Women 65 and older with breast cancer should consider chemotherapy even though doctors have been reluctant to use it in that age group because of the side effects, a study said on Tuesday.
Europeans Oppose U.S. Anti-Abortion Push at UN Meet
European countries are opposing a move by the United States to push a U.N. conference into stating that women do not have the right to abortion, French and British officials said on Tuesday.
AIDS Drugs Might Combat Bird Flu
The anti-HIV drugs known as protease inhibitors may be effective against the bird flu virus, according to an Italian researcher.
Plant Derivative Kills Leukemia Cells
Parthenolide, a chemical derived from the feverfew plant, destroys acute myeloid leukemia (AML) cells, leaving normal bone marrow cells relatively unscathed.
Prostate Cancer Hormone Therapy May Affect Mind
Men with more advanced prostate cancer often undergo treatment to reduce levels of testosterone, which drives tumor growth. Now, a new study shows that this so-called androgen deprivation therapy can affect mental performance.
New River ADHD Drug Meets Goal of Mid-Stage Trial
New River Pharmaceuticals on Tuesday said its experimental drug for attention deficit hyperactivity disorder met its primary goal in a small mid-stage trial and appeared similarly effective as Shire Pharmaceuticals Group Plc's popular Adderall XR drug.
NFL Players May Be Too Fat, Study Finds
America's professional football players may be bigger than life on the field but one in four is also so fat they risk weight-related health problems, a doctor said on Tuesday.
FDA Official: Power to Write Drug Labels Could Help
Information about serious side effects from drugs such as Merck & Co. Inc.'s withdrawn Vioxx could get to the public quicker if regulators had the power to write the warning labels themselves, a U.S. drug official told Congress on Tuesday.
Supplements Cut Post-Stroke Hip Fracture Risk
Dietary supplements of folate and vitamin B12 can reduce the risk of hip fracture in elderly patients following a stroke, according to a new Japanese study.
Grave Medicare Ills Await Attention
A looming Medicare shortage is seven times the size of the one that Social Security faces and nearly four times the entire federal debt. It is not being addressed by President Bush and Congress, and, to some, that is just as well.
Nearly 100 Become Sick Aboard Cruise Ship
Nearly 100 passengers and crew members were sickened with a gastrointestinal illness on a five-day Carnival Cruise Line voyage, the company said Tuesday.
Leavitt Urges Governors to Work With Bush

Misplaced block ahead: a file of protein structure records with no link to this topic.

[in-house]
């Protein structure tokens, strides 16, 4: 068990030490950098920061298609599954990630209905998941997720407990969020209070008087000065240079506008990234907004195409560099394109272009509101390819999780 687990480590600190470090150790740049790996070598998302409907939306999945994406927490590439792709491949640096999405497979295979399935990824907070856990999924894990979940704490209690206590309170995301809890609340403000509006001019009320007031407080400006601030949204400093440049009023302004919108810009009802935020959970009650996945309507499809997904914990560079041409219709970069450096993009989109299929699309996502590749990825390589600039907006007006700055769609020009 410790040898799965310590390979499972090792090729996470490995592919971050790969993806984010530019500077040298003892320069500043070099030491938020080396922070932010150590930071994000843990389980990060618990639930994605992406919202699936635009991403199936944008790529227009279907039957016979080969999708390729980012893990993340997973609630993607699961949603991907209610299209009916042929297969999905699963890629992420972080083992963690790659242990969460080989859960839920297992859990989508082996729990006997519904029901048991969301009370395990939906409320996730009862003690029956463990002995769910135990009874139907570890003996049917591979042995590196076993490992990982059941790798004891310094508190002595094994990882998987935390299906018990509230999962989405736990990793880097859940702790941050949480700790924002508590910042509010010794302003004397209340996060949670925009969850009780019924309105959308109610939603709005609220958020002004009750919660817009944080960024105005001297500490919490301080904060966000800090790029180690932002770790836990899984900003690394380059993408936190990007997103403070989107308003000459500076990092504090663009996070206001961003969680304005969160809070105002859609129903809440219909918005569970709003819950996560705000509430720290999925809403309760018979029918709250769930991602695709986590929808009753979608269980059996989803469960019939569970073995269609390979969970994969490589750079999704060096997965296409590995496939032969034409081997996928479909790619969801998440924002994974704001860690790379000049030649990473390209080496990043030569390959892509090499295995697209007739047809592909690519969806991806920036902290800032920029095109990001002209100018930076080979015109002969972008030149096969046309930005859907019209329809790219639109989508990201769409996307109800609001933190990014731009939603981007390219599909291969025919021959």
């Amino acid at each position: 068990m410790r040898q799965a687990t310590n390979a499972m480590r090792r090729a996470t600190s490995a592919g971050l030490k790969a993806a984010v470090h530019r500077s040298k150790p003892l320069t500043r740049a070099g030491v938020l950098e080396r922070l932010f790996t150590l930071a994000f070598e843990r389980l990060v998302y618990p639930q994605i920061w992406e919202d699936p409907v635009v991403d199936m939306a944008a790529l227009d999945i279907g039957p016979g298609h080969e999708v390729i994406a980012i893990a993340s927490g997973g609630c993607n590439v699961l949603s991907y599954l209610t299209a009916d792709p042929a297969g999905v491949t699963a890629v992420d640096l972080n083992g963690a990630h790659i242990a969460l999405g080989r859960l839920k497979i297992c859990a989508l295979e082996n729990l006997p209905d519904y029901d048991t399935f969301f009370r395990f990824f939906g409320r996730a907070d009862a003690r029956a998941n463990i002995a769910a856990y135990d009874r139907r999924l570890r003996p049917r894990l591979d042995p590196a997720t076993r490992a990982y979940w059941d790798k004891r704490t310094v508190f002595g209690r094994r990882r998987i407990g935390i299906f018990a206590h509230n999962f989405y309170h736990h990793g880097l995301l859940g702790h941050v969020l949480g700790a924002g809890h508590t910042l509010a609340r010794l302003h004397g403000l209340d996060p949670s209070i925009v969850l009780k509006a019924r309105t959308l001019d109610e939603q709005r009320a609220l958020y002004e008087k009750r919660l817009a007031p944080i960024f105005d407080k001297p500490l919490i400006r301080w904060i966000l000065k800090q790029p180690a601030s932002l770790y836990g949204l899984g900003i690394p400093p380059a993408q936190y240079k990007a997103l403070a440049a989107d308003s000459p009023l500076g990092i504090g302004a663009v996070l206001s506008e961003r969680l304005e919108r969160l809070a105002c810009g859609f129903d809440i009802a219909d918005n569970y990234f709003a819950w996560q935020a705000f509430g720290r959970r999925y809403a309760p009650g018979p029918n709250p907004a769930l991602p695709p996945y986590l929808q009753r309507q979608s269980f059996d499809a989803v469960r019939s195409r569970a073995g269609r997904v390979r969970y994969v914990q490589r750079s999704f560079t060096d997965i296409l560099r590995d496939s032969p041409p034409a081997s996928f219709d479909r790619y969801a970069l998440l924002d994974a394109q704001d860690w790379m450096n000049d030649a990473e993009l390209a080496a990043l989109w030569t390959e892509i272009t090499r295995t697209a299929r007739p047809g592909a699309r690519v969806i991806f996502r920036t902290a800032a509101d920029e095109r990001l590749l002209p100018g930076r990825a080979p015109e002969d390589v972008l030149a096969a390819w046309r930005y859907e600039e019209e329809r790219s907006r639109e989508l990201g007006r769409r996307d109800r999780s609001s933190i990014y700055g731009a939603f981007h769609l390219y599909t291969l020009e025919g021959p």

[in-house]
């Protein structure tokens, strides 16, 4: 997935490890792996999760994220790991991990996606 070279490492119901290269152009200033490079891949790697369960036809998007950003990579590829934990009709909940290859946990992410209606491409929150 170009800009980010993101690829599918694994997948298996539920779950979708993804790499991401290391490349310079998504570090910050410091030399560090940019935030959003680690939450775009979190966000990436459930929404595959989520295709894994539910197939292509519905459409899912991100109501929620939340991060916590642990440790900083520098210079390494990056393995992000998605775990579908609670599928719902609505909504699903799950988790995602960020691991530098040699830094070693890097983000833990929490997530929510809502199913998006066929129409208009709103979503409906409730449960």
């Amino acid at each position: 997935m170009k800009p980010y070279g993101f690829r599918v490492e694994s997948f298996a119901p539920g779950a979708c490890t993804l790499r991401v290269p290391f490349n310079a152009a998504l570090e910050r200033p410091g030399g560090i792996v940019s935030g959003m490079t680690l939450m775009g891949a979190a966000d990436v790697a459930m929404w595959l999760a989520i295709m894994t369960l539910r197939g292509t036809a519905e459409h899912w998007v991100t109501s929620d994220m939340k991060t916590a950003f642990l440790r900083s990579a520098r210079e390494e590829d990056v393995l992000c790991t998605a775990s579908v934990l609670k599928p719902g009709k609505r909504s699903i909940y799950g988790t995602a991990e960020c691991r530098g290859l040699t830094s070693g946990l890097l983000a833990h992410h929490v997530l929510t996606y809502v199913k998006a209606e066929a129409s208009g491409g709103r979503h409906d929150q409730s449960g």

Health and Human Services Secretary Michael Leavitt urged governors to embrace President Bush's changes to reduce Medicaid costs now, promising that the administration is listening to their concerns and is willing to provide some flexibility.
U.S. Life Expectancy Rises to Record Level
Declines in death rates from most major causes — including heart disease and cancer — have pushed Americans' life expectancy to a record 77.6 years. Women are still living longer than men, but the gap is narrowing.
Blood Vessel Disorder Linked to "Mini" Strokes
French researchers have linked an obscure blood vessel disorder to "mini" strokes that can damage small areas of the brain.
Medication Errors Common During Hospital Admission
Medication errors are common when patients are being admitted to a hospital, and some have the potential to be harmful, Canadian researchers report.
More Genetic Clues to Lung Cancer's Cause
Researchers say they've identified two gene mutations key to the development of lung cancer, with one occuring more often in people who've never smoked.
More Can Be Done to Stop Colon Cancer
The majority of deaths caused by colorectal cancer could be avoided by better prevention and by expanding colorectal screening, according to a new American Cancer Society report.
Osteoporosis Linked to Celiac Disease
People with osteoporosis, the bone-weakening condition, may also have celiac disease and should be screened for that illness, too, a new study recommends.
Debris-Collecting Device Flunks Artery Test
A device that scoops up the fatty debris released when heart attack patients have angioplasty was not effective in a major study.
Internet sale of mind-altering drugs surges, says drugs agency
The illicit sale on the Internet of pharmaceutical drugs with a narcotic effect surged in 2004, the International Narcotics Control Board (INCB) warned in a report.
WHO sees bird flu outbreak easing despite latest cases
The latest reports of bird flu in Vietnam are not necessarily alarming and the current outbreak is probably ending, the World Health Organisation (WHO) revealed.
Britain to stockpile drugs amid flu pandemic fears
Britain announced it was planning to stockpile anti-viral drugs in order to combat a future flu pandemic.
Rising use of injectible drugs may lead to HIV epidemic in Pakistan
Pakistan could face an AIDS epidemic because many heroin addicts are starting to inject the drug, UN and Pakistani officials warned.
Nuclear survivors say they were fed lies in government cover-ups
Survivors of two severe cases of nuclear contamination met in the Marshall Islands to mark the 51st anniversary of the first U.S. hydrogen bomb test at Bikini Atoll, and accused authorities of lying about the effects of radiation.